While such prayers are especially important these days, we shouldn’t entirely forget the Queen, who has been head of state through Brexit (which many of us supported) and COVID-19.  We’ve also sent over Megan Markle (complete with Michael Curry sermon) with disastrous results.  So perhaps some prayers from these shores would be appropriate.

At the start of Morning Prayer is the General Confession, complete with the “miserable offenders.”  Maybe while reciting that some penance would be in order…

The Birds are Still Singing

It’s fair to say that it’s been a spring for the record books. COVID-19 has upended our country in general, but for those of us in academia it’s especially bad. For my part the jolting transition to online has been easier on me than my students; I think that the academy has a rough road ahead of it.

Two other events of less general interest have made life difficult. The first was that, Easter Sunday night, a tornado blew through our area. Our own dwelling came through with minor damage but, as you can see, others didn’t. As is the case with every disaster, ministries showed up in a hurry to provide relief, and now the long term recovery is under way. But it was strange to wake up after the night of destruction (there wasn’t much sleep, to be sure) to hear the birds singing outside. How they battened down the hatches during this maelstrom is hard to know, but at least enough did to give us a cheery greeting the next morning.

The second storm (about the same time) came in the Anglican/Episcopal world, where a well known figure departed from a well known program in a way whose tension (or maybe compression) had been building for some time. With some insight on how this came about, I took the trouble to write the one who departed with this insight. He responded in an audio recording, evidently done outside, because in the background I heard the birds happily singing as they had after the physical storm had passed our own house.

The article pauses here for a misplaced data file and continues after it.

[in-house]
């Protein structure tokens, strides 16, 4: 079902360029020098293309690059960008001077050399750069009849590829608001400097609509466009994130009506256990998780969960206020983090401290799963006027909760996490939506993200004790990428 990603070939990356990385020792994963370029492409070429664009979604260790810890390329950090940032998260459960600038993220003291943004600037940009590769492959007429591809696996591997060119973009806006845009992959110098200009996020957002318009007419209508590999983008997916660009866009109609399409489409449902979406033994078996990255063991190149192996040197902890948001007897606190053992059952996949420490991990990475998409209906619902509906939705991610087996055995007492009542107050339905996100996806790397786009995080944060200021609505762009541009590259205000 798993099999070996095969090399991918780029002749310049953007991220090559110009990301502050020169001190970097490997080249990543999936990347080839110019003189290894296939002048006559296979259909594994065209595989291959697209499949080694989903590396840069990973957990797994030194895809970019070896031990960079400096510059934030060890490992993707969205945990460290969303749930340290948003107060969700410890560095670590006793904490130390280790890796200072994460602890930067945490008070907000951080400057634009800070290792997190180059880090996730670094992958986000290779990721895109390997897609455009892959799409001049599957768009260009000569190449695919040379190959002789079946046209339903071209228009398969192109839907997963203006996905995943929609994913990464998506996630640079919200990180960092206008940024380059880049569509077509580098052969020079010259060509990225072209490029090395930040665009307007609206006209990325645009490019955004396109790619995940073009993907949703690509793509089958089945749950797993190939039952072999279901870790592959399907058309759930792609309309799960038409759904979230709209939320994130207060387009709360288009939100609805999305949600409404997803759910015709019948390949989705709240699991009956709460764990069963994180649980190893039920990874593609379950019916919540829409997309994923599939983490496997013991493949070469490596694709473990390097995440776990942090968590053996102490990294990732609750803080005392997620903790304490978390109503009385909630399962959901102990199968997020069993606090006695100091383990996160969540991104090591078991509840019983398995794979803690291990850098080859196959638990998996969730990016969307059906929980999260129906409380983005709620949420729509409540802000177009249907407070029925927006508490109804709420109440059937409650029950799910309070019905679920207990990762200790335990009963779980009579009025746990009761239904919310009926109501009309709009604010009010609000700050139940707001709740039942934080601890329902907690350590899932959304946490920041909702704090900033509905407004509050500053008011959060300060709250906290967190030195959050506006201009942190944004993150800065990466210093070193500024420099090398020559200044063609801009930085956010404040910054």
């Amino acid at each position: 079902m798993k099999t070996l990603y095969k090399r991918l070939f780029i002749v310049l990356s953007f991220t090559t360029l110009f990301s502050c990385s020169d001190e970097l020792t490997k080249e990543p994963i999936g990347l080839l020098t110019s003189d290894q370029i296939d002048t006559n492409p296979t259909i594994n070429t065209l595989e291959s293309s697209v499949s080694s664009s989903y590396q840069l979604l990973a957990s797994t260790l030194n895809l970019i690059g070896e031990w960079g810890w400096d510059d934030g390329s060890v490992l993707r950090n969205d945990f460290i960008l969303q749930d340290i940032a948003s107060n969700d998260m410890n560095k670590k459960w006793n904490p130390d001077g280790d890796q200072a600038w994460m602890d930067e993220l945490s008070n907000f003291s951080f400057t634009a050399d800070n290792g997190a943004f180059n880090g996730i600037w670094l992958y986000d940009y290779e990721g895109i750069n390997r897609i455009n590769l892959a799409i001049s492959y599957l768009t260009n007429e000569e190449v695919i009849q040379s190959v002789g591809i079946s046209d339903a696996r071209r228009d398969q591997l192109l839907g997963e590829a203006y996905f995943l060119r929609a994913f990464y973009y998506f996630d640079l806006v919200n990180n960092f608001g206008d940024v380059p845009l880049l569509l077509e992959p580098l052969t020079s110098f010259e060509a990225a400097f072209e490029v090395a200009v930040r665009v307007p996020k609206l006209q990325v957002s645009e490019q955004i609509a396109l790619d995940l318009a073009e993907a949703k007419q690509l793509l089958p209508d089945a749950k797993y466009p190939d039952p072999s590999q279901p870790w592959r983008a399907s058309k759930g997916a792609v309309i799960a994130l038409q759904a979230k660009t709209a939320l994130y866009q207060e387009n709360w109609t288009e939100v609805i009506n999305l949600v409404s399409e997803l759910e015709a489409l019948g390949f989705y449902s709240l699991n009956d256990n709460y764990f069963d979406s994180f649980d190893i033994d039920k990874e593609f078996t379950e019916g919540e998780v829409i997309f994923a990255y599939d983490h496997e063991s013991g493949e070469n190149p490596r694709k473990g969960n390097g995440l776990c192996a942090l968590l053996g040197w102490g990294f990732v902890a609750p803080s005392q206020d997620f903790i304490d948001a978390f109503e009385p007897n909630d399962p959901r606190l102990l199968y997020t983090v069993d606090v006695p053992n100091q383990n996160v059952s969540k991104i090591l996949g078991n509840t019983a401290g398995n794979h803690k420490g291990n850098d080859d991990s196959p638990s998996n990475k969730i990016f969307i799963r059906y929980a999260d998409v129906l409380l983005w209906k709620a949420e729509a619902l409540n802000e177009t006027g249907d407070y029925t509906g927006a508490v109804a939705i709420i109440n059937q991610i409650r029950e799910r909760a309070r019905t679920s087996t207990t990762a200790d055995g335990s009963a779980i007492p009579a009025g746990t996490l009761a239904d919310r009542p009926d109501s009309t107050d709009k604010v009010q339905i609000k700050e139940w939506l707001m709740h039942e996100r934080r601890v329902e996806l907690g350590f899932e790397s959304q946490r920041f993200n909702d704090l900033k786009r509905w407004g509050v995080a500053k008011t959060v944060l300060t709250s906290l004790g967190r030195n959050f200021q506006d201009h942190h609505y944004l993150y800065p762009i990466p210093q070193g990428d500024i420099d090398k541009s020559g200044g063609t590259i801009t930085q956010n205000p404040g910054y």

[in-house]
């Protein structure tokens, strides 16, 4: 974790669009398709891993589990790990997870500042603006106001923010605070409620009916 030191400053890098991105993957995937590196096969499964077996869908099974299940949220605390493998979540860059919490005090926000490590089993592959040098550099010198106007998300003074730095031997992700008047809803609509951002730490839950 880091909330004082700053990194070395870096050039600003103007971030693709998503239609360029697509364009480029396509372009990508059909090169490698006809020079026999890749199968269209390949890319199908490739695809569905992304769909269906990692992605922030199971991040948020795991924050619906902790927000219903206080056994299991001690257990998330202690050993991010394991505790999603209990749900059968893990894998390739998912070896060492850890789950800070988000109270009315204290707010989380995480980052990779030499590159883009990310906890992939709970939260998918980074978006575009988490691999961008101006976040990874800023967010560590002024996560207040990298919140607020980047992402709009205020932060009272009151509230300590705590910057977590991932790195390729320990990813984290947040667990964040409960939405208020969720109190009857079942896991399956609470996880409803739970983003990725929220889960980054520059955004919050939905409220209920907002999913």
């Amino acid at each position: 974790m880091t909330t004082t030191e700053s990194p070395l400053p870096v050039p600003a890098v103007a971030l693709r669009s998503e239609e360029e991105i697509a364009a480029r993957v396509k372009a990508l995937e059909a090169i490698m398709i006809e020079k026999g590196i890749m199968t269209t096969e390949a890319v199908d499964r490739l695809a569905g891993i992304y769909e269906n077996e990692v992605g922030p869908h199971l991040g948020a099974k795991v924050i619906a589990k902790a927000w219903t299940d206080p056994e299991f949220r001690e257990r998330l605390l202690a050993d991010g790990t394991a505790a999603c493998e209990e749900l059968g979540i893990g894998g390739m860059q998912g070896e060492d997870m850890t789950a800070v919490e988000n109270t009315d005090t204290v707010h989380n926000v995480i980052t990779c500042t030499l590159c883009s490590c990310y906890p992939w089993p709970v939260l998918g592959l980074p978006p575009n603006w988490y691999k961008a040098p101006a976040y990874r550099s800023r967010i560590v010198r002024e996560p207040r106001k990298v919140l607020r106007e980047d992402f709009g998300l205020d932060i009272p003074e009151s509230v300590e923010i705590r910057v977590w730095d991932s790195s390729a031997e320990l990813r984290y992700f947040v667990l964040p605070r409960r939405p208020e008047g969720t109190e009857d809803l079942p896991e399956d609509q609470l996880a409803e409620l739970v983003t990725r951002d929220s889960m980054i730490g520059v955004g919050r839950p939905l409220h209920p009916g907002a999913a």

It always amazes me that our smug and ostensibly secular opinion leaders display the apocalyptic attitude towards life that they do. Growing up at Bethesda, end times prophecy were not on the radar screen; I had to get off of the island to find out about that. I suspect that a good number of our elites were going the other way, making a “hick moves to town” transition where they simply repurposed the apocalyptic fears of their childhood to the social causes of their careers. Growing up in an ethic where disasters were to be toughed out and problems fixed, I still find the solution-free panic that our elites meet every crisis with hard to take.

But through all of this the birds keep singing and creation moves forward as its Creator intended it to do. A truly Biblical view of the apocalypse doesn’t focus on the disaster but the goal after the disaster. The Bible is premised on the obvious, that difficulties are inevitable in the pursuit of the objective. This grates on prosperity preacher and sybaritic elite alike, but that’s the way it is.

So when things aren’t going your way, stop and listen. You might hear the birds singing.